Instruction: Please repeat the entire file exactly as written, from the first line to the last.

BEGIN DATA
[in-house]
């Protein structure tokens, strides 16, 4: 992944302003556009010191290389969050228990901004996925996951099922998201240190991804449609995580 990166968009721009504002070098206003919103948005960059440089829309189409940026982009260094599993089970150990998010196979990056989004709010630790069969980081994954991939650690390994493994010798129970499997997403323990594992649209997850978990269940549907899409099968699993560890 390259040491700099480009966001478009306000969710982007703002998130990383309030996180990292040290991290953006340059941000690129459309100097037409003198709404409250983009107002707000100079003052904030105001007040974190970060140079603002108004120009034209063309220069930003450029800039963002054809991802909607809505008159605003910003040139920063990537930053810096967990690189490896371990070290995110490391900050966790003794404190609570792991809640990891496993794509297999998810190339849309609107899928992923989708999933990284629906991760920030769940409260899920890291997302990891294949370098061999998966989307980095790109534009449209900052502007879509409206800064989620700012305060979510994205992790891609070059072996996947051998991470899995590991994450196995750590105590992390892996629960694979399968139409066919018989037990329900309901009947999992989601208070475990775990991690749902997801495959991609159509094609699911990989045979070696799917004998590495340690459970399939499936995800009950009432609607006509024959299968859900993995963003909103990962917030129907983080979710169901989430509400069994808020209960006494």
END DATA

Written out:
[in-house]
């Protein structure tokens, strides 16, 4: 992944302003556009010191290389969050228990901004996925996951099922998201240190991804449609995580 990166968009721009504002070098206003919103948005960059440089829309189409940026982009260094599993089970150990998010196979990056989004709010630790069969980081994954991939650690390994493994010798129970499997997403323990594992649209997850978990269940549907899409099968699993560890 390259040491700099480009966001478009306000969710982007703002998130990383309030996180990292040290991290953006340059941000690129459309100097037409003198709404409250983009107002707000100079003052904030105001007040974190970060140079603002108004120009034209063309220069930003450029800039963002054809991802909607809505008159605003910003040139920063990537930053810096967990690189490896371990070290995110490391900050966790003794404190609570792991809640990891496993794509297999998810190339849309609107899928992923989708999933990284629906991760920030769940409260899920890291997302990891294949370098061999998966989307980095790109534009449209900052502007879509409206800064989620700012305060979510994205992790891609070059072996996947051998991470899995590991994450196995750590105590992390892996629960694979399968139409066919018989037990329900309901009947999992989601208070475990775990991690749902997801495959991609159509094609699911990989045979070696799917004998590495340690459970399939499936995800009950009432609607006509024959299968859900993995963003909103990962917030129907983080979710169901989430509400069994808020209960006494």